Travis has been a husband and father for over 15 years. Served in the Army National Guard for 10 years. Currently a life insurance agent.
What Is an IUL?
An IUL is an Indexed Universal Life insurance policy. There are many pros and cons of having one. Premiums are typically a little higher than for a Term Life policy but lower than for a traditional Whole Life policy. It is basically a little bit of both, a Whole Life policy and a Term Life policy. Premiums are based on the death benefit, health conditions, age, and gender of the client at the time of purchase.
What Are the Benefits of an IUL?
Most IUL’s have living benefits. Meaning, if you are ever diagnosed with a chronic, terminal, or critical illness or condition, you draw usually up to 70% to 80% of the death benefit to pay for medical expenses. Depending on the insurance carrier, the client may be charged a fee and may have to wait a certain period of time, (waiting period), before claiming this benefit.
Most IUL’s accrue a cash value usually after two years. The cash value percentage is usually based on the amount of the premium being invested into the insurance carrier’s designated investments. An IUL can be added a client’s investment portfolio. The client can borrow against the cash value. If the client has had the policy for an average of about twenty years or so, the cash benefit should be enough for the client to draw from during their retirement years, as long as the premiums are still being paid and the client doesn’t deplete the cash value.
Most IUL’s will remain in effect for the entire lifetime of the client. When the policy is written, a maturity date or expiration date will be written within the policy. Depending on the client’s needs and the carrier, the expiration date will be the client’s future age. Typically, an expiration date will fall on the client’s birthday of ages; 80, 95 or even 120 years old. If the client manages to out live the policies maturity date, the policy will no longer be in effect and the client will be out of coverage.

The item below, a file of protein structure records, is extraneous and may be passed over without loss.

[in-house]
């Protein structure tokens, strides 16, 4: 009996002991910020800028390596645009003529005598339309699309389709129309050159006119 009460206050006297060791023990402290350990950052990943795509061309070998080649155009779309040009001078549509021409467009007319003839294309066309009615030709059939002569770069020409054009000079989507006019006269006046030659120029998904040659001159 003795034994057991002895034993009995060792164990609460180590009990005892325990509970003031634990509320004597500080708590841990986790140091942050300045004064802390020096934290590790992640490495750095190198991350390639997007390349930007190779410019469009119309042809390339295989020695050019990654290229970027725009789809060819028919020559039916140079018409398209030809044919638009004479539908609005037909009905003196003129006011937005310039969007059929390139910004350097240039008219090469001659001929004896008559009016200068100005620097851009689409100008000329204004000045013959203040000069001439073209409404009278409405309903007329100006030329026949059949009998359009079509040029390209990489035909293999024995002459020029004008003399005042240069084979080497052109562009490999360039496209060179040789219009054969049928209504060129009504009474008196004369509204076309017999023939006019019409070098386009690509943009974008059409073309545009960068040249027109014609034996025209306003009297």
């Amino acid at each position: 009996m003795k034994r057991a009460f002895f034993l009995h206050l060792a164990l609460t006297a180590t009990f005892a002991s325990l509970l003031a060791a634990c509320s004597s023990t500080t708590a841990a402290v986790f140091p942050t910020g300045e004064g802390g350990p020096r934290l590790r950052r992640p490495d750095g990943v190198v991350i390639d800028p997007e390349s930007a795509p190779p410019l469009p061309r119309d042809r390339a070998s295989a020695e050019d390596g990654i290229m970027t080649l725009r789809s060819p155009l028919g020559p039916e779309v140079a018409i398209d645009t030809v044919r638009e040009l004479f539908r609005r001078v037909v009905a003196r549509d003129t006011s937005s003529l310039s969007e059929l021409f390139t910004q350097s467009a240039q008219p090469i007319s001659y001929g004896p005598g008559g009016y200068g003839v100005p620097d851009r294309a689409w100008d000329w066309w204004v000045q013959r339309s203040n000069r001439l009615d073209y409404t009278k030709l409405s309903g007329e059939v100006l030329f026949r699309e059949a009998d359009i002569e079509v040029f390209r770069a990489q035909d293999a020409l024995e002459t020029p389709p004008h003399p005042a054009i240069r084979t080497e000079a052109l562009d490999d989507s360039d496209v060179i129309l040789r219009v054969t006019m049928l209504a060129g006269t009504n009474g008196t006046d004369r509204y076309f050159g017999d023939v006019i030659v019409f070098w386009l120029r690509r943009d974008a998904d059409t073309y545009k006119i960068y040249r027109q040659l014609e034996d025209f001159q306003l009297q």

The cash value of an IUL can pay for premiums if the client falls into a hardship. As long as there is enough cash value built up in the policy. But, once the cash value is depleted, the policy will no longer be in effect.
An IUL can be cashed out. But, please note, most carriers will charge surrender fees. Some surrender fees could be in the form of a certain amount per thousand of the cash value. And the client will have to pay taxes on the cash value.
How Does an IUL Work?
The premium is divided into two parts. The first part of the premium pays for the cost of insurance to keep the policy in effect. The second part is invested into the carrier’s designated index investments. The gains from the investments are primarily dependent on the economy and how strong the equity index market is. If the market is down, there will not be any cash accumulation.
It is not the intention of this article to promote or sell a particular product or to endorse a particular insurance carrier. If a reader has any questions regarding the content of this article or would like further information regarding an IUL, please contact a local insurance agency or agent.
This article is accurate and true to the best of the author’s knowledge. Content is for informational or entertainment purposes only and does not substitute for personal counsel or professional advice in business, financial, legal, or technical matters.
© 2018 Travis Helmboldt